Oct. 9 (UPI) -- Delta weakened to a tropical depression as it pushed into Mississippi on Saturday, forecasters said.
In its 10 a.m. CDT update, the National Hurricane Center said the hurricane had 35 mph maximum sustained winds. The eye was located 65 miles north-northwest of Jackson, Miss., and was moving northeast at 16 mph.
The eye of the storm was close to Mississippi's border with Louisiana and Arkansas.
"On the forecast track, the center of Delta should move across western and northern Mississippi today and into the Tennessee Valley tonight and Sunday," the NHC said in its advisory.
It's expected to remain a depression through Monday morning, when it'll be situated over Ohio.
Delta had previously been projected to make landfall somewhere between far eastern Texas and western Mississippi, a region that has been threatened twice this year by hurricanes -- Laura and Sally, both in September.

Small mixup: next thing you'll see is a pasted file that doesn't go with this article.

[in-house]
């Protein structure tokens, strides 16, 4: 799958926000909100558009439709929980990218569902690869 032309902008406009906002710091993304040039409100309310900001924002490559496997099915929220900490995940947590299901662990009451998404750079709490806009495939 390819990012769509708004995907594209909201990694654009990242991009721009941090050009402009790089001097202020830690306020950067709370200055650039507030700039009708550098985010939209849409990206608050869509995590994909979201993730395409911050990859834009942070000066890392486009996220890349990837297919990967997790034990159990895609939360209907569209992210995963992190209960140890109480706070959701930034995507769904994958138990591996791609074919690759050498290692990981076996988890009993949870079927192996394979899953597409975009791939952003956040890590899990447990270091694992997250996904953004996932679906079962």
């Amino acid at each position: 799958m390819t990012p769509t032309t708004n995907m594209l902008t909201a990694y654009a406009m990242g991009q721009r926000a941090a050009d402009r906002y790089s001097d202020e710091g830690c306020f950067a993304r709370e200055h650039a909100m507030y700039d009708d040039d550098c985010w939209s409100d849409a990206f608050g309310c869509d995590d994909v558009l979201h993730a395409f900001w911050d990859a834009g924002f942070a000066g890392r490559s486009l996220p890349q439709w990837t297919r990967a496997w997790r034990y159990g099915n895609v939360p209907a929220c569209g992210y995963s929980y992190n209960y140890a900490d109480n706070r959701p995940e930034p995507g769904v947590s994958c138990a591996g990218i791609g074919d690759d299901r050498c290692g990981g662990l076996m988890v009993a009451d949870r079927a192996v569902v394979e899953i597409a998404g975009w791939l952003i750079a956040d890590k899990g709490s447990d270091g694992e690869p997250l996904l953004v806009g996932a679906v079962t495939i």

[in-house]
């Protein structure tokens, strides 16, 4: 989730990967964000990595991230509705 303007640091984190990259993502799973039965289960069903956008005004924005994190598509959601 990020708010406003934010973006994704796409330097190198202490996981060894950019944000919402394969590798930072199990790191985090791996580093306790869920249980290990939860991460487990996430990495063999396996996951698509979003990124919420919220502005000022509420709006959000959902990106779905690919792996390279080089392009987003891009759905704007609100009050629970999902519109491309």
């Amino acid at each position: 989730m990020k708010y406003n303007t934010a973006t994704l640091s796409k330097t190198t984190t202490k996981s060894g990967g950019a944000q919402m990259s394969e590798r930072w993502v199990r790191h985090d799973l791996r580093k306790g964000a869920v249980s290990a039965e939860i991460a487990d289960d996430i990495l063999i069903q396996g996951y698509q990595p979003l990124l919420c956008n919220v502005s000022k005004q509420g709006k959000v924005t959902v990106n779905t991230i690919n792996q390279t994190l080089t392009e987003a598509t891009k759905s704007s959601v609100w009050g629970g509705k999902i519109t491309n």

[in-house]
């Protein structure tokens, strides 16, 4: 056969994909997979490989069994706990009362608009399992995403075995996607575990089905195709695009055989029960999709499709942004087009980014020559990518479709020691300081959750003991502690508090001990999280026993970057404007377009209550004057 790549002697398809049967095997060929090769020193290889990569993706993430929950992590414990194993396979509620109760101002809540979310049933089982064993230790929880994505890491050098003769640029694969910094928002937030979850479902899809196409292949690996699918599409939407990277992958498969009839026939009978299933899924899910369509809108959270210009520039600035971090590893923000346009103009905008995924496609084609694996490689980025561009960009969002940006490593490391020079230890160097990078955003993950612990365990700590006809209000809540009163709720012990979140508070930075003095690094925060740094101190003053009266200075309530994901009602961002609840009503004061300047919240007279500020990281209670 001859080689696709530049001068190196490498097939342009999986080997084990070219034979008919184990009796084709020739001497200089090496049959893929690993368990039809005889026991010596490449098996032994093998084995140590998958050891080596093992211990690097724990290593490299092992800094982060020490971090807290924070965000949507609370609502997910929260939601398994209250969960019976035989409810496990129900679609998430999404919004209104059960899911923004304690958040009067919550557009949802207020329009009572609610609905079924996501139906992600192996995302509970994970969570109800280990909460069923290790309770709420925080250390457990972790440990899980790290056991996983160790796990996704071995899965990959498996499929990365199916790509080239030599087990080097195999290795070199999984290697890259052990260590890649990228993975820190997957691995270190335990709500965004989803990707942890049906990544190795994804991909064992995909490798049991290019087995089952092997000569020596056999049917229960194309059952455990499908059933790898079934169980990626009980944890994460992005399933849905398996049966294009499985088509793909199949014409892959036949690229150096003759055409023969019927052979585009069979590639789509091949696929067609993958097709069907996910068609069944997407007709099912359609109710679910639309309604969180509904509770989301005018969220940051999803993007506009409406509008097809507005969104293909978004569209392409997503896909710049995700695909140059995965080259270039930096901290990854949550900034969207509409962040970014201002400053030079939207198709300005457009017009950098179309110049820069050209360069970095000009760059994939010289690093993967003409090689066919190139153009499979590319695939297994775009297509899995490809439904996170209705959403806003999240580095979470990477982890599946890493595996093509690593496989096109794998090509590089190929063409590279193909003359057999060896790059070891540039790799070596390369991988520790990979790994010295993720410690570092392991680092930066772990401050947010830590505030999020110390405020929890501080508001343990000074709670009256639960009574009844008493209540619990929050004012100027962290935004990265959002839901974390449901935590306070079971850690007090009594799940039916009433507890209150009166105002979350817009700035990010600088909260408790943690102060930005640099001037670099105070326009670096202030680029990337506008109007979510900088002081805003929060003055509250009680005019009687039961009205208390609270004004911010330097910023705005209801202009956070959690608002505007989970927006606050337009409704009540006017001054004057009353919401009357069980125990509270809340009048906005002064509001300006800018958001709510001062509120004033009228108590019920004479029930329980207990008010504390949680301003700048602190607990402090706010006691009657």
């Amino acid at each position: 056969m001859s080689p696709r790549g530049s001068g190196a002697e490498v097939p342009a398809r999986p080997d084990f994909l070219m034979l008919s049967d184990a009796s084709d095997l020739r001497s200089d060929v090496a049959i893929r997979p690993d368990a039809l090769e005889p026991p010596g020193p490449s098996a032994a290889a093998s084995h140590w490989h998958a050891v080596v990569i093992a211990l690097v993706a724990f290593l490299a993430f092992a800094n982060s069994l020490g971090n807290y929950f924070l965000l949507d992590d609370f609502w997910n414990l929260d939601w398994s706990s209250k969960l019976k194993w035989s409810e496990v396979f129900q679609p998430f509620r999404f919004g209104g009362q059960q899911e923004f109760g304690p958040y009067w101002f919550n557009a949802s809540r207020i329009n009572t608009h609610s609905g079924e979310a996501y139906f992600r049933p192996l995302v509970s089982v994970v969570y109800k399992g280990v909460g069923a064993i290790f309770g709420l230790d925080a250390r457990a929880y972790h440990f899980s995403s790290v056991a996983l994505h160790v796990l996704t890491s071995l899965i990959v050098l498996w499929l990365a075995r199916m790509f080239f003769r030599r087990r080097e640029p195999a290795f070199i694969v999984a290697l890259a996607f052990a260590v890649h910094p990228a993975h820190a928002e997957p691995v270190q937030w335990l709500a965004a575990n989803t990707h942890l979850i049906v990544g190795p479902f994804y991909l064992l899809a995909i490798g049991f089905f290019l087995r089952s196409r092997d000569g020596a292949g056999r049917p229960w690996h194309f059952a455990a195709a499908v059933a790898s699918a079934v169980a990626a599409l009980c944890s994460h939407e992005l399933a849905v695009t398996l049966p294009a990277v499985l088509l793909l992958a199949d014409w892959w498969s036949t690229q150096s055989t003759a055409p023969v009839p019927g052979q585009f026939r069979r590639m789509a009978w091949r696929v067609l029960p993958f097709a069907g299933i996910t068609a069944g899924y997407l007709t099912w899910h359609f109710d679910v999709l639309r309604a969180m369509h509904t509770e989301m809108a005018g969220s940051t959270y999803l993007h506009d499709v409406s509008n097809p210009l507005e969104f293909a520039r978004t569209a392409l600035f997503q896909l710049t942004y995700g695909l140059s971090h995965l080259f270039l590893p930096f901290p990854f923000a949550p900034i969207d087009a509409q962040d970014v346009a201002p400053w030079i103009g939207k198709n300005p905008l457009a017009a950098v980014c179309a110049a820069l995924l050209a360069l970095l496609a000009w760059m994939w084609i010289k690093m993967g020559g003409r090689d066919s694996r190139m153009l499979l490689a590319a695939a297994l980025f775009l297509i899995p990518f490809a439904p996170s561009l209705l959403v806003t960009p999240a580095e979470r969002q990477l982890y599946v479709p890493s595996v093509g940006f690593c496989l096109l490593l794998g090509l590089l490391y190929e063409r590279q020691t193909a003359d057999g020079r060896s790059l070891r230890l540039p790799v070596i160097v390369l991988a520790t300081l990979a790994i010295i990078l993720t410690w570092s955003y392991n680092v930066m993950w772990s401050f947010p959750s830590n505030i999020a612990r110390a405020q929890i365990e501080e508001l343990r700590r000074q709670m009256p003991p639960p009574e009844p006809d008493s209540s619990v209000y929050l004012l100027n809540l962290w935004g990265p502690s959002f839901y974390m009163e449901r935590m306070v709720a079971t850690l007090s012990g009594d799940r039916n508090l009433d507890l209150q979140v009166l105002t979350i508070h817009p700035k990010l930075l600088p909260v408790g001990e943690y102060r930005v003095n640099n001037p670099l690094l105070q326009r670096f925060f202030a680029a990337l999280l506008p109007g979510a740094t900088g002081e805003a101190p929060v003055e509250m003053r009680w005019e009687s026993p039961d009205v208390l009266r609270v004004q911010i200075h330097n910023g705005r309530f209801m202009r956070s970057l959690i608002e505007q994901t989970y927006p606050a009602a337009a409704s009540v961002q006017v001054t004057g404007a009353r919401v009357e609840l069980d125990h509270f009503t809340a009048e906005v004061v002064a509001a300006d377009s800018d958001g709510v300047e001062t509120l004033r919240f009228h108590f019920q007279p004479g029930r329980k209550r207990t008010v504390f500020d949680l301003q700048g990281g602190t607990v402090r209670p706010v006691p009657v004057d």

The track narrowed late Thursday and early Friday as Delta neared the U.S. Gulf Coast. The storm made landfall in Creole, La., around 6 p.m. Friday.
Delta exploded into a Category 4 hurricane on Monday before gradually weakening. On Tuesday, its intensification was the most extreme in 15 years for an October hurricane.
Delta also set a speed record for strengthening from a depression to a Category 4 hurricane, just over 36 hours, surpassing Keith from 2000 -- and strengthened into the second-most intense hurricane of the 2020 Atlantic hurricane season on Tuesday. The only storm to become stronger this season was Hurricane Laura, which packed peak winds of 150 mph.